New York Times Art Critic reviews "Controversies: A
Legal and Ethical History of Photography," recently on view at the
Bibliothèque Nationale in Paris
There is a civil contract implied by photographs.
An Israeli writer, Ariella Azoulay, published a book making that point.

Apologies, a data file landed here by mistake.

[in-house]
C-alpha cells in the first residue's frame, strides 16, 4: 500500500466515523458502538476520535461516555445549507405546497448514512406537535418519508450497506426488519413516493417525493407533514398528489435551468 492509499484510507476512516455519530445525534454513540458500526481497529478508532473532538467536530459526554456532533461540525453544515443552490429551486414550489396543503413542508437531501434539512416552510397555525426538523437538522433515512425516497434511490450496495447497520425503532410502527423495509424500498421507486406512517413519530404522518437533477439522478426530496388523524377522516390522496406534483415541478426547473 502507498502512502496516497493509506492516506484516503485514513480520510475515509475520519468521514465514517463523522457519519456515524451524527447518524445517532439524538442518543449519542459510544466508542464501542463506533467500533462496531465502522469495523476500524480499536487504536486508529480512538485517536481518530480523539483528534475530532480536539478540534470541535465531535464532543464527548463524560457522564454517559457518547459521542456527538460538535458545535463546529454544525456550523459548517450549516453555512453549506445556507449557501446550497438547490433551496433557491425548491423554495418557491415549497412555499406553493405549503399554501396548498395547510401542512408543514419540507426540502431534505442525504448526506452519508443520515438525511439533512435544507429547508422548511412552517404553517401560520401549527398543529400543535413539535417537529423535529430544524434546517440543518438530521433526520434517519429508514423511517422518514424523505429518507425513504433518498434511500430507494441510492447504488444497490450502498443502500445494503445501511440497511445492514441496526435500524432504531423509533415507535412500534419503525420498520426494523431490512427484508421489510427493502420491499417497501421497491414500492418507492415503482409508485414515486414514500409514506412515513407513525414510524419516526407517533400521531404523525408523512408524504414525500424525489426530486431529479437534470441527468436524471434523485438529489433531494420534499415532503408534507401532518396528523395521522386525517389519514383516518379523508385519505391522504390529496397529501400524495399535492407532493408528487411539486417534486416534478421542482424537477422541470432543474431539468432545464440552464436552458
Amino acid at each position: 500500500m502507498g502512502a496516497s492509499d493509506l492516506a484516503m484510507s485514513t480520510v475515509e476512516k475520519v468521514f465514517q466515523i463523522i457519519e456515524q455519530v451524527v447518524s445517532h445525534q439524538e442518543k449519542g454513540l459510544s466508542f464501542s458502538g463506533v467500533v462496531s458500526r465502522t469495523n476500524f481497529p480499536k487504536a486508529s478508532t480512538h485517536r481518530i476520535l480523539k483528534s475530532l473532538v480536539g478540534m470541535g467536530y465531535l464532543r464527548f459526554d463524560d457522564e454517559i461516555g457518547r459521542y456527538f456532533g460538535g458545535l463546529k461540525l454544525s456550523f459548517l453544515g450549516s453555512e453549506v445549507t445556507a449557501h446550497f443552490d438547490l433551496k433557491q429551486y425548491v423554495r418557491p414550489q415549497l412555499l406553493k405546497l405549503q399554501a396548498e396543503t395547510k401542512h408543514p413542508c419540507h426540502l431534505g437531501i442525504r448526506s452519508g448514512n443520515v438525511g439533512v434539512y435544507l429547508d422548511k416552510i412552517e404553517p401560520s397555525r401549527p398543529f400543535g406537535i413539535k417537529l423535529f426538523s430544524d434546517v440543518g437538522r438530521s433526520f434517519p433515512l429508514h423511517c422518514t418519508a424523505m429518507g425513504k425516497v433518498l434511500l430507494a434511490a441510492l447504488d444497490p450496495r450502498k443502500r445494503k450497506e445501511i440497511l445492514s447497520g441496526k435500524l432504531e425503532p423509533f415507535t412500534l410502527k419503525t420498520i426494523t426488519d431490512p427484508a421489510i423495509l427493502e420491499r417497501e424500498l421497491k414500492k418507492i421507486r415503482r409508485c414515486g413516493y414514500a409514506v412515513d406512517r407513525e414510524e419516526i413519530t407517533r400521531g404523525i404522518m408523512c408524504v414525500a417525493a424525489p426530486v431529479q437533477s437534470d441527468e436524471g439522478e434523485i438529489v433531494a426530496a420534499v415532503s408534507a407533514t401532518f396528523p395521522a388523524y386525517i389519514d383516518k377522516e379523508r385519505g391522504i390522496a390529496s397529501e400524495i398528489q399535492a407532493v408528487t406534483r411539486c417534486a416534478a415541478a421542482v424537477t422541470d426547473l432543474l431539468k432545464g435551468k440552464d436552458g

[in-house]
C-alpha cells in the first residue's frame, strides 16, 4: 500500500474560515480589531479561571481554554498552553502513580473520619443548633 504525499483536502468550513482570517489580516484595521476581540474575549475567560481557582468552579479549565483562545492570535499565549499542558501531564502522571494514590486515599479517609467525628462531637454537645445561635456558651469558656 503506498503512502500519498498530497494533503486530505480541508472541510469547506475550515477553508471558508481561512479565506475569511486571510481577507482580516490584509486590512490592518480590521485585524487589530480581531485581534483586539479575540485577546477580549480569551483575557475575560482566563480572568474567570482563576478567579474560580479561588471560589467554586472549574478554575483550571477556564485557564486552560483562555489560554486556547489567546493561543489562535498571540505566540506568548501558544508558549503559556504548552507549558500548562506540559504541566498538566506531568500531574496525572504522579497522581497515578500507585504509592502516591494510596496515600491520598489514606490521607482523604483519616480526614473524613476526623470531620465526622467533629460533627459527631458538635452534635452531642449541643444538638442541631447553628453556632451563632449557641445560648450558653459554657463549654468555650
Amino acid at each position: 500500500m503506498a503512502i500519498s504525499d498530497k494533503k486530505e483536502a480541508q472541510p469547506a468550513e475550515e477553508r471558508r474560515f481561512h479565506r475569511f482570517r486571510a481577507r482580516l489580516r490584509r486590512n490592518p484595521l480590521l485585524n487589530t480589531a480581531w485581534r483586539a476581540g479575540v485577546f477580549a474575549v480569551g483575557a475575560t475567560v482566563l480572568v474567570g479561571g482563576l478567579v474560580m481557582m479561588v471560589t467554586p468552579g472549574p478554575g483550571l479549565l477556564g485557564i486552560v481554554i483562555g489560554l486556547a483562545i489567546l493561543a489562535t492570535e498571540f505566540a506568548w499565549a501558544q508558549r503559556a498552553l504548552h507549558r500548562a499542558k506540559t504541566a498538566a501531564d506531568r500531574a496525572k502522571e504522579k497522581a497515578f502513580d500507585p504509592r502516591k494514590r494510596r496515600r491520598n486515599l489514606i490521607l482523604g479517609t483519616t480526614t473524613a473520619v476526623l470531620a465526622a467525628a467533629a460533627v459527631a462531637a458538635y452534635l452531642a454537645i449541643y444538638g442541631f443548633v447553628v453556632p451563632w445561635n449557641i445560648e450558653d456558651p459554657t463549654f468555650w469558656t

Henri Cartier-Bresson made it too. He described shooting pictures of
people as a "sort of violation," adding, "if sensitivity is lacking,
there can be something barbaric about it." There can be, of course, and
not just when the subject doesn't like the image.
We, viewing the pictures, are complicit. As consumers of images we bear witness through them. Or we're voyeurs.
Read the complete review in The New York Times.